However, the match review panel is only meant to adjudicate on matters not seen by the referee. Arnold contends the referee on the night, Ben Williams, not only saw the incident but verbally reprimanded Simon at the time.

“[Simon] is really upset because he knows what his intention was and he knows Ben Williams saw it and he knows what Ben Williams said,” Arnold said. “Williams said ‘I saw what both of you did – be careful next time’. So maybe we do have video referees.”

When asked how the matter could have ended up before the match review panel given Williams’ alleged comments, a bewildered Arnold replied: “I’ve got no idea.

“All I know is that Matty has been suspended for a week. The referee, as far as I know, and what he said to Matty Simon, was that he saw the incident.

“So he’s been overruled.”

Arnold reckoned that if Simon’s minor elbow on McGing was worthy of a suspension, a spate of incidents across the competition should wind up before the match review panel.

“I watch a lot of games and I saw a melee on the weekend. Nothing happened,” he said. “I watch every A-League game every weekend and now there will probably be players be cited every week.”

The absence of Simon and Alex Brosque, who suffered a recurrence of a hamstring injury, means the Sky Blues will have to turn to 34-year old Shane Smeltz, who is back from injury, and 18-year old George Blackwood.

” ‘Brosquey’ is the captain of the team and you see what he does for us when he’s on the field. He does exceptionally well – last week he only played 25 minutes and scored two goals. He’s a loss,” he said. “But Shane Smeltz is back and young George Blackwood is a natural No.9 and Filip Holosko has played a lot of football at No.9.

“We’ll start Smeltz, if anything, because of his experience. He’s had the last few weeks off but he does a lot of work up front. I think the two weeks off will freshen him up and bring him back to life. He’s got a proven record in the A-League.”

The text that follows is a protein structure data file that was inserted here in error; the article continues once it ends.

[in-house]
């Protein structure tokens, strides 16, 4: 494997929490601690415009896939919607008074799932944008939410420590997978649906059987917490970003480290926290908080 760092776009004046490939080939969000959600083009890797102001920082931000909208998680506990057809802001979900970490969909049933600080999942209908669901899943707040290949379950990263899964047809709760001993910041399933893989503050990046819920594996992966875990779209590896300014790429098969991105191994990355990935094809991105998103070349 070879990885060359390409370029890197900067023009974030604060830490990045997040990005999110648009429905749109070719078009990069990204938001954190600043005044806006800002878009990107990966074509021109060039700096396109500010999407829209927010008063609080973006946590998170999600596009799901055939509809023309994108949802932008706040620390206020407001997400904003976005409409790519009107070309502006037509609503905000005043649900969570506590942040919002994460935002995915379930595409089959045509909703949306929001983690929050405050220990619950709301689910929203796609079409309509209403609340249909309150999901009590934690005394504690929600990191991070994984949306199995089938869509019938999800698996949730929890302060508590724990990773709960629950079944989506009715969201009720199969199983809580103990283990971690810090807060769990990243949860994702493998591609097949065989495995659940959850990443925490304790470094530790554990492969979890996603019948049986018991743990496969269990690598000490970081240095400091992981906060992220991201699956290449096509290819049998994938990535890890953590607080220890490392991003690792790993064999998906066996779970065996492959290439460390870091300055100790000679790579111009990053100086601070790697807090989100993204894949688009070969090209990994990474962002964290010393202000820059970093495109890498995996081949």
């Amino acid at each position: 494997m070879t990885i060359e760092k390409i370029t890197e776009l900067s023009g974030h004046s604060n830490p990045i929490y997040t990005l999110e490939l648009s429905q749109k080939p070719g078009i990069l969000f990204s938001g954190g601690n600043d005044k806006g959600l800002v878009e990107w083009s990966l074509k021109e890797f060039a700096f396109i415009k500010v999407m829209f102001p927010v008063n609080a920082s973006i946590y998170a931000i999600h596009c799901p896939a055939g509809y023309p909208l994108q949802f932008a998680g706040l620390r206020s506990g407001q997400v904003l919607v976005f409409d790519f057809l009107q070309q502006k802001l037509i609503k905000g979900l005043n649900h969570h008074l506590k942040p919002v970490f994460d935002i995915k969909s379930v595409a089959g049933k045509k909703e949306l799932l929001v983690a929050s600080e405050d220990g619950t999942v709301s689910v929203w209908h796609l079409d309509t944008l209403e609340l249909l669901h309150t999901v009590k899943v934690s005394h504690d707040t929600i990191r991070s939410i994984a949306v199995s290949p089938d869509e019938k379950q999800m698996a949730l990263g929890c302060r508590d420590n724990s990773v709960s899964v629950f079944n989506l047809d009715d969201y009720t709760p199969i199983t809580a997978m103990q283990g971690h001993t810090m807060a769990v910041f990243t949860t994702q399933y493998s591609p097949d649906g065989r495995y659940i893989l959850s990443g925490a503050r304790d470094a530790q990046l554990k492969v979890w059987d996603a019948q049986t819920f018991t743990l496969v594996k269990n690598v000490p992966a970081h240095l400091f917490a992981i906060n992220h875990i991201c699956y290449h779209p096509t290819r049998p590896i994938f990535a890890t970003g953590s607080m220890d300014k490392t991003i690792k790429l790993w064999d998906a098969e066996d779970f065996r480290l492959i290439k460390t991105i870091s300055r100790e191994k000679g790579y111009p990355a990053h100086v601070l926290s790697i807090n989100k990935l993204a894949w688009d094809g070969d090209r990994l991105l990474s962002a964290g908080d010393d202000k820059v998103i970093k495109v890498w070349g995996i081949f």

Arnold defended Blackwood, the teenage forward with plenty of hype but no A-League goals in nine appearances in two seasons.

“I was very happy with George last week. I’m sure once he breaks his droughts, the goals will come in loads. If he can take what he does in training onto the games, he’s got a hell of a future,” Arnold said. “He out-muscles all the defenders at training. He’s quick, he’s got a lot of ability one-v-one. He’s had a bit of bad luck in front of goal when he’s played. He was unlucky with a header that was saved but he’s always dangerous with his runs off the ball. He’s a got a good chance of starting again.”

There is likely to be plenty of movement in the January transfer window for Sydney FC, with several players expected to be coming and going.

Mariners’ midfielder Anthony Caceres has been consistently linked with a move to Allianz Stadium while Smeltz – who nearly moved to Malaysia last year – could also be on the move.

“Let’s just say the phones have been working hot. That’s what the January transfer window is for,” he said. “There’s maybe players who aren’t getting game time who want to move on. It’s also about strengthening players who can help in the second half of the season. I’m looking forward to the transfer window and we’ll see what eventuates.”